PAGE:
Solving ODE inside a double for loop


I have two for loops, say the outer one iterates on a time variable, and the inner one iterates on a position variable.

Inside the position loop, I call ODEproblem() and solve() to get the solution for a system of ODE. The ODE function takes in a vector (T[rr]), which is calculated in the outer (time) loop, then solves the system for every value of the position in the inner loop, and outputs a vector, which is needed in the next iteration of the outer (time) loop.

Even when I set maxiters=1 and use a high reltol for the solve() function, there’s a huge slow-down of the overall code. This probably means that some allocations or other internal operations take a lot of time. Can anyone suggest a way of doing this better?

The relevant part of the code is the following:

    for ii = (1:nₜ)
        ra = sol(ii*dt)[2]                  
        rf = b_radius(sol(ii*dt)[2])[1]      
        r = range(ra, stop=rf, length=nᵣ)
        r = Vector(r)
        dr = (rf-ra)/(nᵣ - 1)                
        A = αD*dt/(dr^2)                     
        B = αD*dt/(2*dr)      
        C = (sol(ii*dt, Val{1})[2].*sol(ii*dt)[2].^2) * dt/(4*dr)
        MainD = (1+A).*ones(nᵣ-1)
        insert!(MainD, 1, 1+A)
        downD = -(A/2 .+ B./r[2:nᵣ-1] - C./r[2:nᵣ-1].^2).*ones(nᵣ-2)
        insert!(downD, nᵣ-1, -A)
        upD = -(A/2 .- B./r[2:nᵣ-1] + C./r[2:nᵣ-1].^2).*ones(nᵣ-2)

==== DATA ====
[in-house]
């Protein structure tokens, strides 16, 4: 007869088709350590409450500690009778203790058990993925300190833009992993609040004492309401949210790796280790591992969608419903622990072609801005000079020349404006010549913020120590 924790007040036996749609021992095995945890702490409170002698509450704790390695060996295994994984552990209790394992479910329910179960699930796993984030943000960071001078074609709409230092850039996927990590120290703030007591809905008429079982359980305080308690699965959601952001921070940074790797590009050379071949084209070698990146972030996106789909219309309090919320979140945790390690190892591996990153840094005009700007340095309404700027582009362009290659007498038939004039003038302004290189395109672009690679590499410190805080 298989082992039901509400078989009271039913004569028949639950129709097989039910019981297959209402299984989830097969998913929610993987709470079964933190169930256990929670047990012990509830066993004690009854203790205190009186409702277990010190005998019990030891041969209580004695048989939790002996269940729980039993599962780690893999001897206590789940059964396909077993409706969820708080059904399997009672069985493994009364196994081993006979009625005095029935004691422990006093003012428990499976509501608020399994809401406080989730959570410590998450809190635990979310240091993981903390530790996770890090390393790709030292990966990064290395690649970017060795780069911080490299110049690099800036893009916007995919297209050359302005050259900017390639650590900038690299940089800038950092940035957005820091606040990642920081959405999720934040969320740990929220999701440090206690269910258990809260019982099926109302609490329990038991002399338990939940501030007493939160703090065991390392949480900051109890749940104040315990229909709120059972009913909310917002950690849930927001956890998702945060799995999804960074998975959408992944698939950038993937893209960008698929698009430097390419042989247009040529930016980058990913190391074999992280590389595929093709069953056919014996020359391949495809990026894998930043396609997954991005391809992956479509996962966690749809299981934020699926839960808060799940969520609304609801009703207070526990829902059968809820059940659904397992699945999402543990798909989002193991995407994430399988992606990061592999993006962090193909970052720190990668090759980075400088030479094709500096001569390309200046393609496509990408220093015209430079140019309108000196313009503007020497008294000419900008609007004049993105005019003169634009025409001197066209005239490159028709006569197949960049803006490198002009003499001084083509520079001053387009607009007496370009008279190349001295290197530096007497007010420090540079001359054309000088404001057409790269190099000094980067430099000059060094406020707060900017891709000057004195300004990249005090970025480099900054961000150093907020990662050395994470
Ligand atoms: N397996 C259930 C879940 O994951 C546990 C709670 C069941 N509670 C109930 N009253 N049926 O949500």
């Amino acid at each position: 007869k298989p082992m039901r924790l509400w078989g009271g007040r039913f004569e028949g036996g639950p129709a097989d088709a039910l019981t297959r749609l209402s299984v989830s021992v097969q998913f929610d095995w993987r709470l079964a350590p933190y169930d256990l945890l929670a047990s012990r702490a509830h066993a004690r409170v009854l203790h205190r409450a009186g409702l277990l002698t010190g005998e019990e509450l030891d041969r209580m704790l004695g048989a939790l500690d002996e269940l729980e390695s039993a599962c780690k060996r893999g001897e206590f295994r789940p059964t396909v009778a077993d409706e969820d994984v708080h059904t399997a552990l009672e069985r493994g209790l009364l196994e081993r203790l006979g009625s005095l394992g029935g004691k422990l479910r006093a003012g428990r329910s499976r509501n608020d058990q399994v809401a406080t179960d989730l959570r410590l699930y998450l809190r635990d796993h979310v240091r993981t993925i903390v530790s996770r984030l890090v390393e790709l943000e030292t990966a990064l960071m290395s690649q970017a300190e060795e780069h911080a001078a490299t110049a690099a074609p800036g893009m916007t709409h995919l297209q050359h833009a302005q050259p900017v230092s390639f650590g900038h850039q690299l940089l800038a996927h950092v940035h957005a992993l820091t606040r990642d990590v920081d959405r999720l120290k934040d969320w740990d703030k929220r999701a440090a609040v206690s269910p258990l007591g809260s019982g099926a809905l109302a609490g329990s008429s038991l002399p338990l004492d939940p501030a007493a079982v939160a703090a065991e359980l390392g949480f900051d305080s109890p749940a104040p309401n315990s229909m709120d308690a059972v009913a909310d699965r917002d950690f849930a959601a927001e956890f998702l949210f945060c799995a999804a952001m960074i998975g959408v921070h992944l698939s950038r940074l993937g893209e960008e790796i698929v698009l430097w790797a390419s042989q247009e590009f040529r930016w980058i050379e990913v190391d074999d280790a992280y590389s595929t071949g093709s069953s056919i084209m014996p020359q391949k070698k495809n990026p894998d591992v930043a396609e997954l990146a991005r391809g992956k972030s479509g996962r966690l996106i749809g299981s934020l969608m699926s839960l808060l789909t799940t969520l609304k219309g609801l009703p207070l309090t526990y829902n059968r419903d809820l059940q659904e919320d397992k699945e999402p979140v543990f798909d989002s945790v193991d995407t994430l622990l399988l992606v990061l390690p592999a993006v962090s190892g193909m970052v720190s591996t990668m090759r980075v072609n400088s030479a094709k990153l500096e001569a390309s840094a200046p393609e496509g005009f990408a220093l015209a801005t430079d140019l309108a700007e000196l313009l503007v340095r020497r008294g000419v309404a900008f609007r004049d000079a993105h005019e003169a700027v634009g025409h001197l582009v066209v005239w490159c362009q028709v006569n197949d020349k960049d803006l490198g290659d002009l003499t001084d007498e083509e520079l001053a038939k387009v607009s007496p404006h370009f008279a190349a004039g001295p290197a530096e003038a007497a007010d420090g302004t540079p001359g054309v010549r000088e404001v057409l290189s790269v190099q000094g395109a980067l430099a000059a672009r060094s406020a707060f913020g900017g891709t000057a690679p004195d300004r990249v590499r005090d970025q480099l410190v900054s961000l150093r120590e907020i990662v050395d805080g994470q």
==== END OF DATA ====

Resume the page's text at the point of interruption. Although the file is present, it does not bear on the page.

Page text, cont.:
insert!(upD, 1, -A)

        M = spdiagm(
             0 => MainD,
            -1 => downD,
             1 => upD,
        m = Int(ii)
        for rr = (1:nᵣ)    
            if Int(ii) == 1
               k = Int(ii)
               k = Int(ii)-1
            ## this part causes huge slowdown ##
            chemprob = ODEProblem(kinetics!, [Y1_vs_R_t[k, rr]; Y2_vs_R_t[k, rr]; Y3_vs_R_t[k, rr]; Y4_vs_R_t[k, rr]], ii*dt, T[rr])
            chemsol = solve(chemprob, KenCarp4(), reltol=1.0e-1, maxiters = 1)

            Y1_vs_R_t[m, rr] = chemsol.u[end][1]
            Y2_vs_R_t[m, rr] = chemsol.u[end][2]
            Y3_vs_R_t[m, rr] = chemsol.u[end][3]
            Y4_vs_R_t[m, rr] = chemsol.u[end][4]
            R1_vs_R_t[rr] = exp(lnZ₁).*exp(-Eₐ₁./(R_gas.*T[rr])).*Y1_vs_R_t[rr]
            R2_vs_R_t[rr] = exp(lnZ₂).*exp(-Eₐ₂./(R_gas.*T[rr])).*Y2_vs_R_t[rr]
            R3_vs_R_t[rr] = exp(lnZ₃).*exp(-Eₐ₃./(R_gas.*T[rr])).*Y3_vs_R_t[rr]
            Q_vs_R_t[rr] = (1.0/(ρ.*Cᵥ)).*(Q₁.*R1_vs_R_t[rr] .+ Q₂.*R2_vs_R_t[rr] .+ Q₃.*R3_vs_R_t[rr])
        Q1 = Q_vs_R_t[2:nᵣ-1]
        Q2 = Q_vs_R_t[1]
        Q3 = Q_vs_R_t[nᵣ]
        RHS = (A/2 .- B./r[2:nᵣ-1] + C./r[2:nᵣ-1].^2).*T[1:nᵣ-2] .+ (1-A).*T[2:nᵣ-1] .+ (A/2 .+ B./r[2:nᵣ-1] - C./r[2:nᵣ-1].^2).*T[3:nᵣ] .+ dt.*dissipation(ii*dt, r[2:nᵣ-1], Y_new[2:nᵣ-1]) .+ dt.*Q1
        insert!(RHS, 1,  (1-A).*T[1]  .+ (A .+ 2*B./r[1] - C./r[1].^2).*(2*dr*φa/λₛ)  .+ A.*T[2] .+ dt.*dissipation(ii*dt, r[1], Y_new[1]) .+ dt.*Q2)                                                   
        insert!(RHS, nᵣ, (1-A).*T[nᵣ] .+ (A .+ 2*B./r[nᵣ] - C./r[nᵣ].^2).*(2*dr*φb/λₛ) .+ A.*T[nᵣ-1] .+ dt.*dissipation(ii*dt, r[nᵣ], Y_new[nᵣ]) .+ dt.*Q3)                                             

        T = M\RHS       
        push!(Tsurf, T[1])

        if T[1] >= 2000.0
            time_Pcrit = Int(ii)

The ODE function is defined as:

    function kinetics!(dY, Y, p, t)
      R1 = (exp(lnZ₁).*exp(-Eₐ₁/(R_gas.*p))).*Y[1]       
      R2 = (exp(lnZ₂).*exp(-Eₐ₂/(R_gas.*p))).*Y[2]       
      R3 = (exp(lnZ₃).*exp(-Eₐ₃/(R_gas.*p))).*Y[3].^2    
      dY[1] = (-1.0/ρ).*R1
      dY[2] = (1.0/ρ).*(R1 - R2)
      dY[3] = (1.0/ρ).*(R2 - R3)
      dY[4] = (1.0/ρ).*R3        

Why are you solving one step at a time? You may want to consider using a callback, or the integrator interface.

It looks like you’re trying to define some variables algebraically? Your system would be a DAE.